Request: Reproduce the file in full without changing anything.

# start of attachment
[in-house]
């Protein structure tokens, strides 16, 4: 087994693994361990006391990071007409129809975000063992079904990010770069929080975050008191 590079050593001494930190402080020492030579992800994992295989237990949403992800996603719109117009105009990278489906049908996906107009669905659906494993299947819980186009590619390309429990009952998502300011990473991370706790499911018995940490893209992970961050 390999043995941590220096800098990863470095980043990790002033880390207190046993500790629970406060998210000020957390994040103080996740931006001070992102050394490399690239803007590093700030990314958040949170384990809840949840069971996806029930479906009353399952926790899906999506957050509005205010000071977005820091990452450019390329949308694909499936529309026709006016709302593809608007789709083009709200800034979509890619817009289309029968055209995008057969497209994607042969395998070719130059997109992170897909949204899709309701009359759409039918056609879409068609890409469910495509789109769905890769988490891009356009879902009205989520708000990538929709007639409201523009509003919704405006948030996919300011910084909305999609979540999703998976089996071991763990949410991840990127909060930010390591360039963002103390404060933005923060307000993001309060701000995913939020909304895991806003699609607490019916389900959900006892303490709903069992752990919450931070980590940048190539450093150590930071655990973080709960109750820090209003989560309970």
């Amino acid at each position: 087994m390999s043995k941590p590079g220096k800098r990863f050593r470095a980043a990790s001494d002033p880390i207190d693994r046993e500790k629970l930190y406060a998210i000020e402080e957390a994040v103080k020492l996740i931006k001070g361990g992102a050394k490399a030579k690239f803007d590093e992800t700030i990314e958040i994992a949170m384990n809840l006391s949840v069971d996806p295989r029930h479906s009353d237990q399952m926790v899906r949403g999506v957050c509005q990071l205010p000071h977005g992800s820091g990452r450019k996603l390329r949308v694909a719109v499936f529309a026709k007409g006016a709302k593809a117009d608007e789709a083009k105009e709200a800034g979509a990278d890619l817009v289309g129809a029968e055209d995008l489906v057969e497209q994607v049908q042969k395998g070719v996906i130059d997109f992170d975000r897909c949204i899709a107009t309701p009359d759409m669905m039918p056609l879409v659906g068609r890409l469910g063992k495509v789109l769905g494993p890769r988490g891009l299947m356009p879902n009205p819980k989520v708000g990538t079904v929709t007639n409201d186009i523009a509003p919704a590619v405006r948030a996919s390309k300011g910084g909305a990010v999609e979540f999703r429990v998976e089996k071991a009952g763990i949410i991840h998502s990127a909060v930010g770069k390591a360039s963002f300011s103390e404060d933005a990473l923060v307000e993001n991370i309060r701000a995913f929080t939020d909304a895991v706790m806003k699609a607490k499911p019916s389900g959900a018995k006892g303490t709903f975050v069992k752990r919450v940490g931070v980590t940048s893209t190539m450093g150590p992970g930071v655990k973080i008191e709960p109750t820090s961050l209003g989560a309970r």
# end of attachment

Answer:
[in-house]
């Protein structure tokens, strides 16, 4: 087994693994361990006391990071007409129809975000063992079904990010770069929080975050008191 590079050593001494930190402080020492030579992800994992295989237990949403992800996603719109117009105009990278489906049908996906107009669905659906494993299947819980186009590619390309429990009952998502300011990473991370706790499911018995940490893209992970961050 390999043995941590220096800098990863470095980043990790002033880390207190046993500790629970406060998210000020957390994040103080996740931006001070992102050394490399690239803007590093700030990314958040949170384990809840949840069971996806029930479906009353399952926790899906999506957050509005205010000071977005820091990452450019390329949308694909499936529309026709006016709302593809608007789709083009709200800034979509890619817009289309029968055209995008057969497209994607042969395998070719130059997109992170897909949204899709309701009359759409039918056609879409068609890409469910495509789109769905890769988490891009356009879902009205989520708000990538929709007639409201523009509003919704405006948030996919300011910084909305999609979540999703998976089996071991763990949410991840990127909060930010390591360039963002103390404060933005923060307000993001309060701000995913939020909304895991806003699609607490019916389900959900006892303490709903069992752990919450931070980590940048190539450093150590930071655990973080709960109750820090209003989560309970």
């Amino acid at each position: 087994m390999s043995k941590p590079g220096k800098r990863f050593r470095a980043a990790s001494d002033p880390i207190d693994r046993e500790k629970l930190y406060a998210i000020e402080e957390a994040v103080k020492l996740i931006k001070g361990g992102a050394k490399a030579k690239f803007d590093e992800t700030i990314e958040i994992a949170m384990n809840l006391s949840v069971d996806p295989r029930h479906s009353d237990q399952m926790v899906r949403g999506v957050c509005q990071l205010p000071h977005g992800s820091g990452r450019k996603l390329r949308v694909a719109v499936f529309a026709k007409g006016a709302k593809a117009d608007e789709a083009k105009e709200a800034g979509a990278d890619l817009v289309g129809a029968e055209d995008l489906v057969e497209q994607v049908q042969k395998g070719v996906i130059d997109f992170d975000r897909c949204i899709a107009t309701p009359d759409m669905m039918p056609l879409v659906g068609r890409l469910g063992k495509v789109l769905g494993p890769r988490g891009l299947m356009p879902n009205p819980k989520v708000g990538t079904v929709t007639n409201d186009i523009a509003p919704a590619v405006r948030a996919s390309k300011g910084g909305a990010v999609e979540f999703r429990v998976e089996k071991a009952g763990i949410i991840h998502s990127a909060v930010g770069k390591a360039s963002f300011s103390e404060d933005a990473l923060v307000e993001n991370i309060r701000a995913f929080t939020d909304a895991v706790m806003k699609a607490k499911p019916s389900g959900a018995k006892g303490t709903f975050v069992k752990r919450v940490g931070v980590t940048s893209t190539m450093g150590p992970g930071v655990k973080i008191e709960p109750t820090s961050l209003g989560a309970r």